Some commodities are not based on density and will have a pre-defined corresponding class. On the other hand, other commodities are based on density. Here is the general rule of thumb:
- Freight with lower density will generally have higher freight classes,
- Cargo with a higher density may be assigned a lower class based on the classification system.
When it comes to the price of your LTL shipping costs, handling is a major factor. Simply put, cargo and freight that is easier to handle will have a lower LTL cost.
On the other hand, extremely large, oddly shaped, difficult to stow, or harder to handle are likely to be assigned a higher class and have higher shipping costs.
Freight liability refers to the risk associated with transporting your freight or the potential costs of associated freight theft or freight claims. For example, cargo that is more likely to be damaged or stolen will most likely be assigned a higher freight class.
Another freight liability consideration is whether it’s likely to damage other freight, resulting in damaged freight claims. In terms of freight liability, cargo that is hazardous, involves dangerous chemicals, or is perishable maay all have greater liability concerns, which potentially means a higher class.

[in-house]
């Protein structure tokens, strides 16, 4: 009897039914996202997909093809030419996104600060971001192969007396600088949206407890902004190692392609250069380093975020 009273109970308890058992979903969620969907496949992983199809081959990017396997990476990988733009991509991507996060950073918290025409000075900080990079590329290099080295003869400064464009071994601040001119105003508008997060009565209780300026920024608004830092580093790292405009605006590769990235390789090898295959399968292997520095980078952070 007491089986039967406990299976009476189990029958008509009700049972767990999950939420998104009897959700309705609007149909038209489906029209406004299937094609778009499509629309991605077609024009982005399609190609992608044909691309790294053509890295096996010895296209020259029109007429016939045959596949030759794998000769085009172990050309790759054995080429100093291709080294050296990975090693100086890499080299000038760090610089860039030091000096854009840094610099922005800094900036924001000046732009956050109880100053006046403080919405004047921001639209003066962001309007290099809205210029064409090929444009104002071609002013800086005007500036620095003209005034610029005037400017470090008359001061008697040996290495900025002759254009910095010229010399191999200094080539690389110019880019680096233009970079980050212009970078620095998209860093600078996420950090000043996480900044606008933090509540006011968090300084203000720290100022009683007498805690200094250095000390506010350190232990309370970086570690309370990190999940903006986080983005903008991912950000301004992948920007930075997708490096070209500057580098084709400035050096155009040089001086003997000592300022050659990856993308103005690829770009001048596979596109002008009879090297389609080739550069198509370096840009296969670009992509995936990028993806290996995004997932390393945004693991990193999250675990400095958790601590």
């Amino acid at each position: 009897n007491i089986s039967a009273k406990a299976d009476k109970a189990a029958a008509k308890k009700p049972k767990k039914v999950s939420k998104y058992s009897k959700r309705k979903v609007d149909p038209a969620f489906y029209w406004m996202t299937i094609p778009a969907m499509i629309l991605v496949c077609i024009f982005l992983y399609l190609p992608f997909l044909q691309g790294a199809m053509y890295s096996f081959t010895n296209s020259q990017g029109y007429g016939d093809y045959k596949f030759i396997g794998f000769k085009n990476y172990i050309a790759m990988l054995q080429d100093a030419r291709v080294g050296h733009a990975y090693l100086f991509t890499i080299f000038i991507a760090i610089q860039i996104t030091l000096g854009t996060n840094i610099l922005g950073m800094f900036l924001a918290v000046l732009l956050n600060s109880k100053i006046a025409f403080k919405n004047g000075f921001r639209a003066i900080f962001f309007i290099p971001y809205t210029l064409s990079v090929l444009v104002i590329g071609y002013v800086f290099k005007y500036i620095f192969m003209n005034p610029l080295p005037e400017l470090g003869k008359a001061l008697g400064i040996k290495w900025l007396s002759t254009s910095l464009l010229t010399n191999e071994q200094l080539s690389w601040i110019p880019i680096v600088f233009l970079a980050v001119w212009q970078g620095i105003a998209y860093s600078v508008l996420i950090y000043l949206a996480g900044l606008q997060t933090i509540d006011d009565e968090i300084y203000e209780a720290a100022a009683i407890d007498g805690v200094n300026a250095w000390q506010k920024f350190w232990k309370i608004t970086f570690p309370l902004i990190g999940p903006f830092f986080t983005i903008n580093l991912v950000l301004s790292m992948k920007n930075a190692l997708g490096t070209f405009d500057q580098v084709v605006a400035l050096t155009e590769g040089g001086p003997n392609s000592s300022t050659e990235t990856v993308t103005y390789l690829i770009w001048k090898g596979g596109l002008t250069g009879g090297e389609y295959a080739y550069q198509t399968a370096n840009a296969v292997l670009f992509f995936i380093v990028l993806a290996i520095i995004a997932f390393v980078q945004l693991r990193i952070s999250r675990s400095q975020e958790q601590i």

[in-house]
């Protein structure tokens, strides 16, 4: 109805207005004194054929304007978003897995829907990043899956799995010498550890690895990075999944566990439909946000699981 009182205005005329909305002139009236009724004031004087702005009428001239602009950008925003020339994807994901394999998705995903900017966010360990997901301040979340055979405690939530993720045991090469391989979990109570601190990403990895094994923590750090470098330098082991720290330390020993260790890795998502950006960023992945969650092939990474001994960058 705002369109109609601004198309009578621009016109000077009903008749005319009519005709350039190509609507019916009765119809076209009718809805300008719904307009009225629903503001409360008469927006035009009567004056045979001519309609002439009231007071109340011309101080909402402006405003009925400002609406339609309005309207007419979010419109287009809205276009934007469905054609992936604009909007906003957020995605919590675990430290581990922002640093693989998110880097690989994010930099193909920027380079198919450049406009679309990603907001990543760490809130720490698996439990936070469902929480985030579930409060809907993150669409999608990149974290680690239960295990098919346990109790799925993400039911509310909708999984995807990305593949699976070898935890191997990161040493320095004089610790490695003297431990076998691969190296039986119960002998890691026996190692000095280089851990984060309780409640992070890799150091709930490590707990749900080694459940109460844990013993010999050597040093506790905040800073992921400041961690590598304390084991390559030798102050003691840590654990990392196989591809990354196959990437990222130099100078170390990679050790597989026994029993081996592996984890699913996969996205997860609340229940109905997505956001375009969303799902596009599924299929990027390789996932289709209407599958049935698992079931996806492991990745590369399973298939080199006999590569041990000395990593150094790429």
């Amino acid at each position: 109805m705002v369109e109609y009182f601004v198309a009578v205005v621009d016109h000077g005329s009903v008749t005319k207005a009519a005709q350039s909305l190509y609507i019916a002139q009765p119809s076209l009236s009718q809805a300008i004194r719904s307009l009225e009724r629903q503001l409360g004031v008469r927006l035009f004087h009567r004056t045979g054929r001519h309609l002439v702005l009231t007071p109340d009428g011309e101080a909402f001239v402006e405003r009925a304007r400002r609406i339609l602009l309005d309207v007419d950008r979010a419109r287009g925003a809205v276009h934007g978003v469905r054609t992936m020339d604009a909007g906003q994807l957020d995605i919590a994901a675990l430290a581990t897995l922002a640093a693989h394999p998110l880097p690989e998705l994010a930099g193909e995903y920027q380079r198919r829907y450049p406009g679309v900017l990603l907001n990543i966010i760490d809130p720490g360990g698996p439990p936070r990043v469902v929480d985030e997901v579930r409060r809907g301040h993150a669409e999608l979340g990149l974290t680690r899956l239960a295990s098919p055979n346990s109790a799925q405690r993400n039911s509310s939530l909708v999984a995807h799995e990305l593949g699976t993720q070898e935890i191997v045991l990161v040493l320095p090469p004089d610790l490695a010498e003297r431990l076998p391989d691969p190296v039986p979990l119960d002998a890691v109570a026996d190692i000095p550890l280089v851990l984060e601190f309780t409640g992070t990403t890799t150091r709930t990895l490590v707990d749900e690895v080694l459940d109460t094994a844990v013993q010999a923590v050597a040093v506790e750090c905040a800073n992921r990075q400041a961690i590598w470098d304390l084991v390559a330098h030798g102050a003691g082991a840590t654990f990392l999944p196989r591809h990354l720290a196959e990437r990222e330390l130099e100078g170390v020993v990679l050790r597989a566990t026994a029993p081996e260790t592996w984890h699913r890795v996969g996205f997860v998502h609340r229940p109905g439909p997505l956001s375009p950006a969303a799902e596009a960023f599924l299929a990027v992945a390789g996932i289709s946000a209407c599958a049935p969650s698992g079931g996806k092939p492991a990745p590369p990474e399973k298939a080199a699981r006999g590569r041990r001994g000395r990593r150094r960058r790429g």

The fourth key factor that impacts freight class is how well the cargo could be transported with other freight. Freight classified as flammable, perishable, or hazardous material will be more difficult for LTL carriers to ship with other freight, which can increase the shipping cost.
One way you can improve the attractiveness of the stowability of your freight is through packaging. When your freight is easily stackable, it can result in more cost-effective freight classifications by a transportation company.
How Does Freight Classification Impact LTL Shipment Costs?
In the world of LTL logistics and NMFC classification codes, the lower your class, the more cost-efficient your cargo will be to ship. Simply put, cargo that has a freight class of 50 will be more cost-effective to ship than items with a freight class of 500
What Are NMFC Codes?
Every LTL item you are shipping will be assigned an NMFC code. The NMFC code is very similar to UPC or PLU codes that are used in retail stores.
As such, every product will be assigned an NMFC code or NMFC number. For instance, corrugated boxes may be assigned NMFC codes of #29250, while something like engineered wood flooring may have NMFC codes of #37860. Another example is a laptop, which may be assigned an NMFC code of 2.5, whereas electrical cords could be assigned an NMFC code of 65.